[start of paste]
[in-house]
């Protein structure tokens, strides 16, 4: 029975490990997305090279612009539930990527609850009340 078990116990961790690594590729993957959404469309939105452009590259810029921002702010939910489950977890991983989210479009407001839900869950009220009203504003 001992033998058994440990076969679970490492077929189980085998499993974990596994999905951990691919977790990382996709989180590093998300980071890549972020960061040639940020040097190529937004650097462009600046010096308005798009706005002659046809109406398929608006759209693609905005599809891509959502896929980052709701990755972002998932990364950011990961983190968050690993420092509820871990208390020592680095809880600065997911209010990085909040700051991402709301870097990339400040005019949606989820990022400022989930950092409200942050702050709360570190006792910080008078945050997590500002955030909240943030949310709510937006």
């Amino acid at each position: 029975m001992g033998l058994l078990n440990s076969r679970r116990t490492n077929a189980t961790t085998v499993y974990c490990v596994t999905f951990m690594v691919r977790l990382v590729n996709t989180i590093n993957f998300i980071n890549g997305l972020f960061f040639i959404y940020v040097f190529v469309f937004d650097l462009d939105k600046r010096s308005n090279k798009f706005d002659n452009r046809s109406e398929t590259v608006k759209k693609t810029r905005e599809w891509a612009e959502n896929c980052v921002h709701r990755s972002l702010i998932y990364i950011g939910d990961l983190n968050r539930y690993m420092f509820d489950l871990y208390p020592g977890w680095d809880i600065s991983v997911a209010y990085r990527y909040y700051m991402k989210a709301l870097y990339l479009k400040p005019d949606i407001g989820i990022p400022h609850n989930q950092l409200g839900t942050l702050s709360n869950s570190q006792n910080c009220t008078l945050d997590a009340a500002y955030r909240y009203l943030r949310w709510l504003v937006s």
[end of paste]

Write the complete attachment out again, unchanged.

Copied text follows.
[in-house]
């Protein structure tokens, strides 16, 4: 029975490990997305090279612009539930990527609850009340 078990116990961790690594590729993957959404469309939105452009590259810029921002702010939910489950977890991983989210479009407001839900869950009220009203504003 001992033998058994440990076969679970490492077929189980085998499993974990596994999905951990691919977790990382996709989180590093998300980071890549972020960061040639940020040097190529937004650097462009600046010096308005798009706005002659046809109406398929608006759209693609905005599809891509959502896929980052709701990755972002998932990364950011990961983190968050690993420092509820871990208390020592680095809880600065997911209010990085909040700051991402709301870097990339400040005019949606989820990022400022989930950092409200942050702050709360570190006792910080008078945050997590500002955030909240943030949310709510937006």
């Amino acid at each position: 029975m001992g033998l058994l078990n440990s076969r679970r116990t490492n077929a189980t961790t085998v499993y974990c490990v596994t999905f951990m690594v691919r977790l990382v590729n996709t989180i590093n993957f998300i980071n890549g997305l972020f960061f040639i959404y940020v040097f190529v469309f937004d650097l462009d939105k600046r010096s308005n090279k798009f706005d002659n452009r046809s109406e398929t590259v608006k759209k693609t810029r905005e599809w891509a612009e959502n896929c980052v921002h709701r990755s972002l702010i998932y990364i950011g939910d990961l983190n968050r539930y690993m420092f509820d489950l871990y208390p020592g977890w680095d809880i600065s991983v997911a209010y990085r990527y909040y700051m991402k989210a709301l870097y990339l479009k400040p005019d949606i407001g989820i990022p400022h609850n989930q950092l409200g839900t942050l702050s709360n869950s570190q006792n910080c009220t008078l945050d997590a009340a500002y955030r909240y009203l943030r949310w709510l504003v937006s």